Eventual winner Johnson & Johnson wasn't Pharmacyclics' first choice to partner with on ibrutinib, CEO Robert Duggan told FierceBiotech in January, but, as The Wall Street Journal lays out, J&J and its expansive approach to dealmaking won out in the end.
Johnson & Johnson and Pharmacyclics' new drug Imbruvica won the expanded approval it needed to go beyond a rare disease treatment and reach the blockbuster status it was conceived for. The FDA Wednesday gave Imbruvica accelerated approval for treating chronic lymphocytic leukemia in patients who have received at least one previous therapy.
No one ever climbed the industry ladder without getting some help along the way. And for women, including many of the accomplished top performers in this group, that can be especially important....
Pharmacyclics and Johnson & Johnson are riding high on an accelerated approval for the blockbuster hopeful Imbruvica, and now they've tapped Catalent to aid in commercial manufacturing and ongoing clinical trials for the cancer drug.
Another cancer drug approval, another nosebleed-level price. Johnson & Johnson and Pharmacyclics' breakthrough drug Imbruvica (ibrutinib) won FDA approval yesterday for a rare form of lymphoma. Soon after, the companies said Imbruvica would be priced at more than $90 per pill. At four pills per day, that's about $130,000 per year.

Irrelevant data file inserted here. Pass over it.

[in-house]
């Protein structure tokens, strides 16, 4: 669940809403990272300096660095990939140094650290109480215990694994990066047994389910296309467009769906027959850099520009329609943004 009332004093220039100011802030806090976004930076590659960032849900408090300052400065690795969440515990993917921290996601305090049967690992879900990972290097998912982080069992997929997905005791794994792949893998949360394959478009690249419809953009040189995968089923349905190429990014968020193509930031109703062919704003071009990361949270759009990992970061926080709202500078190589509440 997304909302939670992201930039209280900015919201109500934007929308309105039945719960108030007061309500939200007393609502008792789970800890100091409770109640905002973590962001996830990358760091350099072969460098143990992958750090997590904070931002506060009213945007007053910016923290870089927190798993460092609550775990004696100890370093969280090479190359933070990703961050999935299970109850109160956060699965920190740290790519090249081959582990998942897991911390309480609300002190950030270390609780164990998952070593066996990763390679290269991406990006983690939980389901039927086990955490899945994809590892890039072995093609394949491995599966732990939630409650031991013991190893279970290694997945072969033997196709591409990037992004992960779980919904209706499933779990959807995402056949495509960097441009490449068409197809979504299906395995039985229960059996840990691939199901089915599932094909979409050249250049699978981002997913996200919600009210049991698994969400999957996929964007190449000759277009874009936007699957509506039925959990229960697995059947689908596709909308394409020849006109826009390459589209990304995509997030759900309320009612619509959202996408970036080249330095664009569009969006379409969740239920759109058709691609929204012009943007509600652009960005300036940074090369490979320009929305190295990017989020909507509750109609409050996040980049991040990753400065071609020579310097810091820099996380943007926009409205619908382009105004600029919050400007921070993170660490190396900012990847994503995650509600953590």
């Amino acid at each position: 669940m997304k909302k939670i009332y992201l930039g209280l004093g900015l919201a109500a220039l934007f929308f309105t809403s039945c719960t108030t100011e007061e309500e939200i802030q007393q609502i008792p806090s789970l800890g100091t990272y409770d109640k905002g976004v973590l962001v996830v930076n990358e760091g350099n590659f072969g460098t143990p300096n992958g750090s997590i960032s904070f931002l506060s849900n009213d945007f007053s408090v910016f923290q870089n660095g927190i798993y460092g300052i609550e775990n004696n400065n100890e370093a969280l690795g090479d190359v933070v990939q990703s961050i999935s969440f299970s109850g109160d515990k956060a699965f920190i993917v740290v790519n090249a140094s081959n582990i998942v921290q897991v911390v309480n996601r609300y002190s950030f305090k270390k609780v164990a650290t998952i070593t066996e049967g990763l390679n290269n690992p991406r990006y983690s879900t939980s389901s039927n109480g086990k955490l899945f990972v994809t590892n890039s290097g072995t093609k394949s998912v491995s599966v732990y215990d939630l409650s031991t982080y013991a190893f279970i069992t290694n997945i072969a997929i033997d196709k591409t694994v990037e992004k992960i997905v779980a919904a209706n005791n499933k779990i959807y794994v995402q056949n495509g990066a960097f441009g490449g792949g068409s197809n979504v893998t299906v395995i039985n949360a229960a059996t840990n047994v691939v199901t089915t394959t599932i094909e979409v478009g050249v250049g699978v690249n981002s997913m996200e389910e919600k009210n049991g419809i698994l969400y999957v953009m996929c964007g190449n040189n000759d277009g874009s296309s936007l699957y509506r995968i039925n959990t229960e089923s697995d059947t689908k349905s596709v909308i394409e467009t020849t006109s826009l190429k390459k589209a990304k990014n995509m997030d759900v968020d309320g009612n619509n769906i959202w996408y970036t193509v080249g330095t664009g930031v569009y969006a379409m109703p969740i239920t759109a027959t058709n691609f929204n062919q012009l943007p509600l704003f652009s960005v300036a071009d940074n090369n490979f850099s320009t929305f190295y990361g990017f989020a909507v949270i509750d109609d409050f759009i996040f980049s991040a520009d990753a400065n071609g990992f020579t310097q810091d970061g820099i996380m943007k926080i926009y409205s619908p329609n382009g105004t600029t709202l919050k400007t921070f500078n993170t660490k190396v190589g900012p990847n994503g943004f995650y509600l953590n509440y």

The FDA has come through with an early approval of the BTK drug ibrutinib, a likely new cancer blockbuster from Pharmacyclics (and Johnson & Johnson.
In drug development, everything's a gamble, if you're doing something new and shooting at a big target. But there has to be a reasonable assumption that if safety issues aren't being glossed over and the efficacy data hold up, these top drugs can change standards of care and grab market share. So here's my pick of the likely big winners >>
J&J knows how to do a big licensing deal with some serious short-term incentives tied to it. And that swaggering deal style was on full display this morning when Pharmacyclics announced that the FDA has accepted their NDA on the closely-watched cancer drug ibrutinib, triggering a $75 million milestone payment and bringing its cash tally to at least $375 million.
Two years ago, Quest Diagnostics picked up Celera and its gene-based testing tech for $657 million in cash. And today it cashed in a lottery ticket it picked up in the deal, selling the royalty rights Celera held for the breakthrough cancer drug ibrutinib for $485 million.
In our third annual report on 10 exciting cancer drugs, there are plenty of R&D programs zipping through trials with the blessing of the FDA, which has awarded "breakthrough" status for expedited development to treatments in oncology more than any other field. Read the report >>